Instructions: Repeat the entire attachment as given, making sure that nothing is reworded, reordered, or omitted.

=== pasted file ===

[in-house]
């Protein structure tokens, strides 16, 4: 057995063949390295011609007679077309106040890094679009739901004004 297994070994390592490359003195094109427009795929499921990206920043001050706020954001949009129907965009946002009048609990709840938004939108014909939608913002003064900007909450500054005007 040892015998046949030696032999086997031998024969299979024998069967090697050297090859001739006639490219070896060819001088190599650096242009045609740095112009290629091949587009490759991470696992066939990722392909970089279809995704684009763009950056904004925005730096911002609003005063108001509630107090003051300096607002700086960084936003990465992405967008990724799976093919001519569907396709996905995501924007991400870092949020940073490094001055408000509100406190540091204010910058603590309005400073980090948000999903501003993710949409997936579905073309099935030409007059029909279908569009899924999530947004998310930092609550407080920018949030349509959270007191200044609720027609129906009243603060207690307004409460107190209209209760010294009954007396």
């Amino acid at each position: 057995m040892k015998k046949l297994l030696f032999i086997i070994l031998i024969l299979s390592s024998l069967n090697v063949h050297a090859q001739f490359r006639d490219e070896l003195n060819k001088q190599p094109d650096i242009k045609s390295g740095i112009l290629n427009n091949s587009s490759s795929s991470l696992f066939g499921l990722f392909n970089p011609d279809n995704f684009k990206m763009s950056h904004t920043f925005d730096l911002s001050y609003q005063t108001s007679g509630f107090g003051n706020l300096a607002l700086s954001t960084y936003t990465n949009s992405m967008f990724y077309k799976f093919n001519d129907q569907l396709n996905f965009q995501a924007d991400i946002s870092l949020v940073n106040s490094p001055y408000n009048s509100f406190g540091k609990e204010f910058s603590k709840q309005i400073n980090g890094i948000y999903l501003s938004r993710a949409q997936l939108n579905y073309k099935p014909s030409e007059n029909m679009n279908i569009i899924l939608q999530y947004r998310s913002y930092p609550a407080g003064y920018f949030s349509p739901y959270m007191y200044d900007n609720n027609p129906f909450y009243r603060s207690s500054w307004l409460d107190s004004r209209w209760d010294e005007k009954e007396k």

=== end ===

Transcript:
[in-house]
């Protein structure tokens, strides 16, 4: 057995063949390295011609007679077309106040890094679009739901004004 297994070994390592490359003195094109427009795929499921990206920043001050706020954001949009129907965009946002009048609990709840938004939108014909939608913002003064900007909450500054005007 040892015998046949030696032999086997031998024969299979024998069967090697050297090859001739006639490219070896060819001088190599650096242009045609740095112009290629091949587009490759991470696992066939990722392909970089279809995704684009763009950056904004925005730096911002609003005063108001509630107090003051300096607002700086960084936003990465992405967008990724799976093919001519569907396709996905995501924007991400870092949020940073490094001055408000509100406190540091204010910058603590309005400073980090948000999903501003993710949409997936579905073309099935030409007059029909279908569009899924999530947004998310930092609550407080920018949030349509959270007191200044609720027609129906009243603060207690307004409460107190209209209760010294009954007396």
């Amino acid at each position: 057995m040892k015998k046949l297994l030696f032999i086997i070994l031998i024969l299979s390592s024998l069967n090697v063949h050297a090859q001739f490359r006639d490219e070896l003195n060819k001088q190599p094109d650096i242009k045609s390295g740095i112009l290629n427009n091949s587009s490759s795929s991470l696992f066939g499921l990722f392909n970089p011609d279809n995704f684009k990206m763009s950056h904004t920043f925005d730096l911002s001050y609003q005063t108001s007679g509630f107090g003051n706020l300096a607002l700086s954001t960084y936003t990465n949009s992405m967008f990724y077309k799976f093919n001519d129907q569907l396709n996905f965009q995501a924007d991400i946002s870092l949020v940073n106040s490094p001055y408000n009048s509100f406190g540091k609990e204010f910058s603590k709840q309005i400073n980090g890094i948000y999903l501003s938004r993710a949409q997936l939108n579905y073309k099935p014909s030409e007059n029909m679009n279908i569009i899924l939608q999530y947004r998310s913002y930092p609550a407080g003064y920018f949030s349509p739901y959270m007191y200044d900007n609720n027609p129906f909450y009243r603060s207690s500054w307004l409460d107190s004004r209209w209760d010294e005007k009954e007396k």